A week ago, six-year-old John Hawes ran into his father’s arms and America’s heart. In that moment, an ordinary sailor serving his country and the wife and child who had stayed behind put a face on the war in Iraq.
“I’m really surprised. I definitely wasn’t expecting it to get this big,” Petty Officer Bill Hawes told Matt Lauer.
John Hawes was still in his dad’s arms as the family — Bill, John and wife Julie — told TODAY what it’s been like since that emotional reunion in John’s kindergarten classroom in Central Elementary School near Seattle.
The scene itself has been played out privately tens of thousands of times as mothers and fathers return from Iraq to be reunited with their families. As Lauer observed, more than half of the men and women serving in Iraq are parents.
It was Bill’s idea to surprise John at school. His class had been sending the Bill letters and care packages since September, when he deployed to Iraq.
Someone had tipped off a Seattle television station about the surprise, and the resulting video tugged at the nation’s heartstrings.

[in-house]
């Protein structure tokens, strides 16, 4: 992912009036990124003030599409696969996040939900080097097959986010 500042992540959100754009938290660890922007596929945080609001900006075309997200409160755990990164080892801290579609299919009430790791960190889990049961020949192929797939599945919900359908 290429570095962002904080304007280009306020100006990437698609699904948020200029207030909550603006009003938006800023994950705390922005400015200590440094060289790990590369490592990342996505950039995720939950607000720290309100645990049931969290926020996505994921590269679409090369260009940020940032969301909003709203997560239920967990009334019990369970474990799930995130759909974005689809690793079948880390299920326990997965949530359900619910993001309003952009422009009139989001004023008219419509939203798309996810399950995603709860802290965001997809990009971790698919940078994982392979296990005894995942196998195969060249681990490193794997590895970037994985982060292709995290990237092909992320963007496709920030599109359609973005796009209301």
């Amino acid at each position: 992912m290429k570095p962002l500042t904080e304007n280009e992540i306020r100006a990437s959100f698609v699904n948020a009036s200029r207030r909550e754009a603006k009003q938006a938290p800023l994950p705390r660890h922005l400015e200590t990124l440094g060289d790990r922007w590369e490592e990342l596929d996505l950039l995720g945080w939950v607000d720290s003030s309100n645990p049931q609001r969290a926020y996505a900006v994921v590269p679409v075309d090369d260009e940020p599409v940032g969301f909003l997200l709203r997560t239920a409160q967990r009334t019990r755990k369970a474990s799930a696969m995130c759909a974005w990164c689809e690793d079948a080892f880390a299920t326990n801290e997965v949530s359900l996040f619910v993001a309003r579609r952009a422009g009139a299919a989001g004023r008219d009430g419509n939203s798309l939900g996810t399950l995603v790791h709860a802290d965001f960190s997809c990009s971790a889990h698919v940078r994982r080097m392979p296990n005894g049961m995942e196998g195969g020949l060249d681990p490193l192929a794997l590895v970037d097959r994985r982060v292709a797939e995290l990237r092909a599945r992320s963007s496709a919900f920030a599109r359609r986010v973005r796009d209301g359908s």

“We don’t know how they got the tip,” Julie Hawes told Lauer. “We’re still trying to figure that out. “All we know is they showed up, and we were just at the right place at the right time.”
The video has been viewed more than half a million times on TODAYShow.com and another 200,000 on YouTube. When the folks at Disneyland saw it, they invited the family down to California for a red-carpet visit to the Magic Kingdom.
It’s all been a little hard to process for Hawes. “I’m still getting used to it,” he said.
Lauer asked Julie Hawes if she had any advice for other families waiting for the return of a loved one.
“Bear with the military,” she said. “It’s just a part of life when you’re part of the military, and it will be over soon and you’ll have your loved one home.”
John sat quietly on his father’s knee until it was his turn to describe what it was like for him. He knew the question was coming, but took a moment for him to consider what to say.
“It was happy,” he concluded shyly, then leaned back to press his head against his father’s chest.